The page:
Those of you (probably most) who have never dealt with large format film, a view camera, a Polaroid back and multiple strobes should count yourselves fortunate—or perhaps not. There was a certain satisfaction in getting it right on one sheet of film despite the time, effort and expense involved. When the only way to check what you were shooting was a sheet of Polaroid and you didn’t see the final result until processing, you were careful to get it right—like this example of cryogenic gear in a tray of dry ice. One shot, no computer processing, no fixing it in Photoshop.
How different it is today. Much has been said about the debate between film and digital. But few would want to go back to the days of film.
Camera Stabilization Is Still Necessary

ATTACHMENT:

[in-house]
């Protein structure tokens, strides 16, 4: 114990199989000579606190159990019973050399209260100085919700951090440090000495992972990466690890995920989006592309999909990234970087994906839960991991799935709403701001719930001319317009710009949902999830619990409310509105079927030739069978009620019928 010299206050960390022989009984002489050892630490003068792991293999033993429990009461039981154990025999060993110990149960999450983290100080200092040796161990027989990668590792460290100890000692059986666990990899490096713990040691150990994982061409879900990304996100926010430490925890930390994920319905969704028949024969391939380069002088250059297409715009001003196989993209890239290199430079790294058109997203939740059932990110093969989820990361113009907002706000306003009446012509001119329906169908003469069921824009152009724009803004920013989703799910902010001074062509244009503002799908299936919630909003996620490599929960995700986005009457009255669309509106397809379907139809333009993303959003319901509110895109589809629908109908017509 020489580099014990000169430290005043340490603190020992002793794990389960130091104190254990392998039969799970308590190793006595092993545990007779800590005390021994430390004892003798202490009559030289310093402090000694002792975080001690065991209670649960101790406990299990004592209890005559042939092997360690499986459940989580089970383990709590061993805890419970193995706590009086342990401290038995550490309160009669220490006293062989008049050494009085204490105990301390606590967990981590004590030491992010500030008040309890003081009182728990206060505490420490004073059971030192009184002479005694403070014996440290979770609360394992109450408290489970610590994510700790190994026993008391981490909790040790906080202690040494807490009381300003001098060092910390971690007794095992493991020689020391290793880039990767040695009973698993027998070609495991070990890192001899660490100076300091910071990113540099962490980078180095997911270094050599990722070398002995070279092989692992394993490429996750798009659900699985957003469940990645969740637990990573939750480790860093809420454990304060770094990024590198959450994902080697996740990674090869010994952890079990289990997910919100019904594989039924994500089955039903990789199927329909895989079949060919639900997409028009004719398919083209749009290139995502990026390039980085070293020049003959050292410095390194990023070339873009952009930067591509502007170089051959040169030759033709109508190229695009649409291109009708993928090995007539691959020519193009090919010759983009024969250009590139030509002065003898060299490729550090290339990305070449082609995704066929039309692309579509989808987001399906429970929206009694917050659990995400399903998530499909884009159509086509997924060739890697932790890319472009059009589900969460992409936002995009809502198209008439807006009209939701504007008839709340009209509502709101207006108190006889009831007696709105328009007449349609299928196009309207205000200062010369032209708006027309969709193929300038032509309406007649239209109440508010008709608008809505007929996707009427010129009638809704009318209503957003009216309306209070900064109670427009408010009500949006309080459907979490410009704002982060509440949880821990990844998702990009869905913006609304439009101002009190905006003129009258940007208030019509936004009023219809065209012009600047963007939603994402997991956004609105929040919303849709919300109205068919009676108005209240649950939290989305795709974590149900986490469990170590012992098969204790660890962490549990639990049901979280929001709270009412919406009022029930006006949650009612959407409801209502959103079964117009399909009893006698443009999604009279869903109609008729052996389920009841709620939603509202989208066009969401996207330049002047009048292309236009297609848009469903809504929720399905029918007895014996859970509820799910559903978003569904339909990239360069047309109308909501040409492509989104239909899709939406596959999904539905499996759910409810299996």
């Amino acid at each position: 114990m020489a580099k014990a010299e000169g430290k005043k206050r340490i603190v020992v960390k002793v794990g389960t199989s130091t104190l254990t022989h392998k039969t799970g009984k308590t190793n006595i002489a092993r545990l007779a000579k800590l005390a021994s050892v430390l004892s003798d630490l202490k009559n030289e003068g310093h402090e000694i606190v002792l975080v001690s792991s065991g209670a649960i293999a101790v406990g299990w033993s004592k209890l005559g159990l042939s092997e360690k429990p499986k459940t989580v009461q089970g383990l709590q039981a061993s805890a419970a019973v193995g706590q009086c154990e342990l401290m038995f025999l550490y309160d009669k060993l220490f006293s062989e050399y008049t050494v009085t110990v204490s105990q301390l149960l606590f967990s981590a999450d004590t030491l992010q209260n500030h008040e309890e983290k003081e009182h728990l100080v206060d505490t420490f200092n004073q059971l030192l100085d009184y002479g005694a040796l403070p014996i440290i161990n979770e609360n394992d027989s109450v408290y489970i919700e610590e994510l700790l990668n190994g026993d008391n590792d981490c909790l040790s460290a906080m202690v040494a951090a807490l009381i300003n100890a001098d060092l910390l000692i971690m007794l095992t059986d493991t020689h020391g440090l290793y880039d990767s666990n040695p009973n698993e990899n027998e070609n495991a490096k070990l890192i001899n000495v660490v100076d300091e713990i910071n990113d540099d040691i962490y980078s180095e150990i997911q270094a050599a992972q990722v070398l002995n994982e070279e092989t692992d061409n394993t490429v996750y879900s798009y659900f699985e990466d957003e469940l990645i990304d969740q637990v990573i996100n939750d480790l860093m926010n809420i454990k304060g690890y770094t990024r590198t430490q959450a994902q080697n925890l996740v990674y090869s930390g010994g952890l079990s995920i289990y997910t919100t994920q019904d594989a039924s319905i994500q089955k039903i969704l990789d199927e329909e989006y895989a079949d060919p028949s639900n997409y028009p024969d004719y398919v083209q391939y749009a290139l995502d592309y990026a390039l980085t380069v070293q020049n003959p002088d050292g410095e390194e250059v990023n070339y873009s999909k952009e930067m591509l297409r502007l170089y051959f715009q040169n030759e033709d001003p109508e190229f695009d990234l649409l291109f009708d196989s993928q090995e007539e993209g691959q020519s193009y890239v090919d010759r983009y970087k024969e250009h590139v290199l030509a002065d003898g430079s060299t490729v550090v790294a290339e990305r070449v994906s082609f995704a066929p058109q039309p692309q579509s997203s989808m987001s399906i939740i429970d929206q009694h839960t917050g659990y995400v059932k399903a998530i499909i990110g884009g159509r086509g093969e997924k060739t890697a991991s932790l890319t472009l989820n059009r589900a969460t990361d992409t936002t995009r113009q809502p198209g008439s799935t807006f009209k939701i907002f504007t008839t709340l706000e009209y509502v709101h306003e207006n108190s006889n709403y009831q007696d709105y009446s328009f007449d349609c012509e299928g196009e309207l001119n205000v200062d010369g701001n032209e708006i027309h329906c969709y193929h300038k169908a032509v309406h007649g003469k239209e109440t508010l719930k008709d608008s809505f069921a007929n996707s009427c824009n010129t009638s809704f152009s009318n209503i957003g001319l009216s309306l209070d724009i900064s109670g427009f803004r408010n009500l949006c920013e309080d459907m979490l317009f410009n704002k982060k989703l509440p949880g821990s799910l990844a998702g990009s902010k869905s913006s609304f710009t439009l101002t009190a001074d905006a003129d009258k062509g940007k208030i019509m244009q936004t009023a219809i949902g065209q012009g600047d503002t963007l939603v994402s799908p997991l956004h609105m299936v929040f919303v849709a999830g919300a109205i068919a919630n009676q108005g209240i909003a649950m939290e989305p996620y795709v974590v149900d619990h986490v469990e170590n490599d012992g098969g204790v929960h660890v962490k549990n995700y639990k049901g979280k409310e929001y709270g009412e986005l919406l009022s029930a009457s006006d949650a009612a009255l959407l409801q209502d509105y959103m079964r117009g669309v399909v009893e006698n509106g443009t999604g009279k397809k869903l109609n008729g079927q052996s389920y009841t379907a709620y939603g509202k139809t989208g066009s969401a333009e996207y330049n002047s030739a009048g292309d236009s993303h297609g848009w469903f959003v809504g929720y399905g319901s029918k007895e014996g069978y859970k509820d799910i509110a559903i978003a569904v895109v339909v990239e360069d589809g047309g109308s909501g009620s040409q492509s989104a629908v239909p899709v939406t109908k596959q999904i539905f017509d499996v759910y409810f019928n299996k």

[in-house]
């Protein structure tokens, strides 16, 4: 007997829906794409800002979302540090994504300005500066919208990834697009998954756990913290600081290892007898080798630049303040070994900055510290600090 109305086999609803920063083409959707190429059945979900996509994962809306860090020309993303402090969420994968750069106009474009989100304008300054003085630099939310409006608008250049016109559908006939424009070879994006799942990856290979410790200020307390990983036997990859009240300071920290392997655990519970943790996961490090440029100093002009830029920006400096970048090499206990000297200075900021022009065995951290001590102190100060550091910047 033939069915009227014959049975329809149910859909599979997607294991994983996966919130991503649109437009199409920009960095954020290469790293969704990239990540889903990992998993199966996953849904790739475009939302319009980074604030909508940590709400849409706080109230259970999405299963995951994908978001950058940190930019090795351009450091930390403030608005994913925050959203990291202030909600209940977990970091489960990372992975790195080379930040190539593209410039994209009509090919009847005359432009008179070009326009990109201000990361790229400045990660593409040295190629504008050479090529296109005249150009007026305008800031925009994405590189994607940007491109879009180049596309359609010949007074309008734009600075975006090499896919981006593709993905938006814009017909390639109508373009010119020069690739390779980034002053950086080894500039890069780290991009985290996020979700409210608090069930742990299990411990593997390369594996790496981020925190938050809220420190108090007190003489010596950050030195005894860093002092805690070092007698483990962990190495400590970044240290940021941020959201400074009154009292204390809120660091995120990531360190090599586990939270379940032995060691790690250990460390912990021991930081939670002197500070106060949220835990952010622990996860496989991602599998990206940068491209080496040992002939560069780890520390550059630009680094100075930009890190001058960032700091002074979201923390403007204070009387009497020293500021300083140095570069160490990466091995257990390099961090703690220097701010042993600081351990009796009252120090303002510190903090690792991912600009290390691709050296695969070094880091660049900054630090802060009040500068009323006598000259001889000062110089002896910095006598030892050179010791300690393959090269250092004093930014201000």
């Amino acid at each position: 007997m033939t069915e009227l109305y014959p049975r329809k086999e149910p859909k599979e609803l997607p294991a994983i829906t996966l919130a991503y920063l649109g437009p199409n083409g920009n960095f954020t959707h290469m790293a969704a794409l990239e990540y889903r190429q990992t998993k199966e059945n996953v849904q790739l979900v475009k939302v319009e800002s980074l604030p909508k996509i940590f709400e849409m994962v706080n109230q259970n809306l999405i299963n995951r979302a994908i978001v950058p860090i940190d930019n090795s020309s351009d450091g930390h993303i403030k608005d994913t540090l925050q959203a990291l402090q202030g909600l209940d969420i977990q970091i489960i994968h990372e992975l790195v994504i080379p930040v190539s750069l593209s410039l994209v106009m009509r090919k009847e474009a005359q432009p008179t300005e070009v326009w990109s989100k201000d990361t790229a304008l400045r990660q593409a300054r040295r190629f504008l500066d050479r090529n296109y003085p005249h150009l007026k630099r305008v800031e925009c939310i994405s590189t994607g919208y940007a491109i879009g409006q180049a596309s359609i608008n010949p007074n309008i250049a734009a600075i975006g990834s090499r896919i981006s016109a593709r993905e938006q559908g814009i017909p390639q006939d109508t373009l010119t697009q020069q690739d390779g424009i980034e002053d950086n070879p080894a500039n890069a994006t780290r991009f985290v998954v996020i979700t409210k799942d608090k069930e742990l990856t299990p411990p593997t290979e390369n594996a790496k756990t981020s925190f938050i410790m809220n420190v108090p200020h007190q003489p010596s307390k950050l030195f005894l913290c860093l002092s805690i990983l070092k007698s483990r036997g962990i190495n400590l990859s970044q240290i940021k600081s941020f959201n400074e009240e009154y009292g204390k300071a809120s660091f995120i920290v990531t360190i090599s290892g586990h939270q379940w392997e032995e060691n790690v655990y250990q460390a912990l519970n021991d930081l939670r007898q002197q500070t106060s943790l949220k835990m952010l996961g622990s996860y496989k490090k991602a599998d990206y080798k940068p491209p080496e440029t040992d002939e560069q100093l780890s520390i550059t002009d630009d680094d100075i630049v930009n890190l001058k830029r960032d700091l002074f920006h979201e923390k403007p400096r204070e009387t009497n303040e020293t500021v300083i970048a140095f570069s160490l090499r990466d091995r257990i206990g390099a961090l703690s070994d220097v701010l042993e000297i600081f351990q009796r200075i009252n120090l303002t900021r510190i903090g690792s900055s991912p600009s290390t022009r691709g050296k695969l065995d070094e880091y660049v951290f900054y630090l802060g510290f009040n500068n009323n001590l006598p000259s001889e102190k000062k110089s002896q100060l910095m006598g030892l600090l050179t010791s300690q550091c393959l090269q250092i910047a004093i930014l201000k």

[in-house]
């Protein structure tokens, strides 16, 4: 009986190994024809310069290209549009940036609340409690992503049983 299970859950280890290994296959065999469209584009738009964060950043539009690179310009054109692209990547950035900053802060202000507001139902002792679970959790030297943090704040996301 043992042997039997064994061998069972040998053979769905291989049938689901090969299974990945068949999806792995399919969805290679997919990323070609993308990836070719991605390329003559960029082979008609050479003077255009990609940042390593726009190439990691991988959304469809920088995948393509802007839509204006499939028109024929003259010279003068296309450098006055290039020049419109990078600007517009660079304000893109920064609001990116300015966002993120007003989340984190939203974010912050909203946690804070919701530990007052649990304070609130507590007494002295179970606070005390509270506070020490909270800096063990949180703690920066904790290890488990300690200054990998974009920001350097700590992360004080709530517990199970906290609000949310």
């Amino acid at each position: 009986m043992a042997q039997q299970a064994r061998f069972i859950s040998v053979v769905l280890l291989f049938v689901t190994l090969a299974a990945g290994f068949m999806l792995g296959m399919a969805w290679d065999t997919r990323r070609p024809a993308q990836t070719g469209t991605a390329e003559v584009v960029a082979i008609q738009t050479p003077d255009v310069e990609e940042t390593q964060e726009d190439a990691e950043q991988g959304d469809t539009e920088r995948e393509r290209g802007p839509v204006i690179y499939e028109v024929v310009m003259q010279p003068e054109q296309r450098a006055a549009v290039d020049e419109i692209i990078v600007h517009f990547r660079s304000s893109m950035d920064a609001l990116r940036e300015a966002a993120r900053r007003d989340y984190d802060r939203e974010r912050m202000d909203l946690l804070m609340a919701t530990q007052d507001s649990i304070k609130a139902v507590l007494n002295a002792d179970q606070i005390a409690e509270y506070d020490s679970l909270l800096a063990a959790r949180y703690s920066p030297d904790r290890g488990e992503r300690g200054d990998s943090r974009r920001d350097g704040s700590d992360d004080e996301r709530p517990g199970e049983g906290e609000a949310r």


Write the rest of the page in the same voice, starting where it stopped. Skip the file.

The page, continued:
One thing that hasn’t changed is the need to steady the camera for certain shots. Whether it’s a large format camera on a heavy studio tripod or a mirrorless digital on a pocket size tripod alternative, the concept is the same—camera stabilization. The difference today is that results can be seen immediately. This opens up the possibility for experimentation that goes way beyond anything that could reasonably be attempted on film.
Painting With Light
An example is painting with light. Adding light during a long exposure at night can significantly enhance a scene. The source can be anything from a strobe to a flashlight or even a cell phone, as this excellent tutorial from Digital Photo Mentor demonstrates. The key is seeing results immediately and making adjustments as needed, something not possible with film.
So be glad you are shooting in the digital age and take advantage of the opportunities it provides. Some of these, like painting with light, require dependable camera stabilization. If you are not fond of lugging a tripod everywhere, HandlePod is a lightweight camera support that lets you explore the long exposure advantages that digital photography provides.